Started as usual with Art History. I’ve finished with Aegean art, which had a very section on golden masks, and moved on to Greek art. I have to say, there are some interesting things that they did with Greek art. For example, idealized images of male beauty were sculpted in the nude, and used as grave markers. Additionally, after Alexander the great forewent a beard, a ton of people had themselves depicted without a beard.
Next up, Game Design. I finally have it set up so that it will conditionally loop the game, if you say you want to play again. There’s still no real gameplay, but you can keep guessing what nothing is forever, if you say yes, Yes, or anything beginning with a capital or lowercase Y. I’ve also learned some about classes, and I’ve done a bit more blueprinting for what I want to game to be able to do.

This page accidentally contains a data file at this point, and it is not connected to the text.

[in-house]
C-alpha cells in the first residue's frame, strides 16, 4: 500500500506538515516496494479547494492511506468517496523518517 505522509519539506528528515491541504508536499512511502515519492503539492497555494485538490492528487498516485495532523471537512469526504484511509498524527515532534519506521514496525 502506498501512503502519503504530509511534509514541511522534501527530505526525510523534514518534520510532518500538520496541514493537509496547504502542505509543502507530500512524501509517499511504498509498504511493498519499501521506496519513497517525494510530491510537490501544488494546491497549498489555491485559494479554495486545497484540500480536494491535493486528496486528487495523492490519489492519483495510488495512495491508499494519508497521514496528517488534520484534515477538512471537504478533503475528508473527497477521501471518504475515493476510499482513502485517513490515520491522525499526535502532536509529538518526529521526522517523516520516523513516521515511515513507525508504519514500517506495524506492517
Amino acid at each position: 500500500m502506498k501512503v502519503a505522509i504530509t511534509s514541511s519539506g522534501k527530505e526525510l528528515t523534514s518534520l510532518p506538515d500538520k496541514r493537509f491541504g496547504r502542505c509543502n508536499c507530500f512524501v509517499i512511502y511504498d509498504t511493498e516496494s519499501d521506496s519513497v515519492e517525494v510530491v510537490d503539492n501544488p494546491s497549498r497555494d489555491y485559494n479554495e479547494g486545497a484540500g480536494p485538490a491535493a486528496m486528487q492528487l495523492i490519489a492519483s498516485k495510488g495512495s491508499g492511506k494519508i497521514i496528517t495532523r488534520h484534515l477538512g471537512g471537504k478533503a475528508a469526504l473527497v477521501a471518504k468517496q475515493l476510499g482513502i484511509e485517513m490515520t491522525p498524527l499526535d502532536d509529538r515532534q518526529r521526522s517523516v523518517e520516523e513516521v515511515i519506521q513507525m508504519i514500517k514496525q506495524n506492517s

Lastly, Sociology. I’ve started on chapter 5 of the textbook, which talks about how Sociologists do research. The 8 steps of research are, in order;
Selecting a topic.
Defining the problem (what you want to learn).
Reviewing the literature (looking at previous research done).
Formulating a hypothesis.
Choosing your research method.
Analyzing the results
Sharing your results.
The chapter also covers the different methods of collecting data, and how to do it properly. For example, surveys. You can’t be biased, and need to select from the entirety of the group your looking for. If you want to find out what TV shows people 50+ years old are watching, you can’t just sit in the grocery store every Sunday asking people, because it’s not a sample of 50+ year olds, it’s a sample of 50+ year olds that are going to the grocery store on a Sunday.
You also have to avoid biasing questions. “Do you like potato bread or wheat bread more?” is a relatively fair question. “Do you like clean potato bread or moldy stale wheat bread” is very biased.
It can be hard to tell, I know.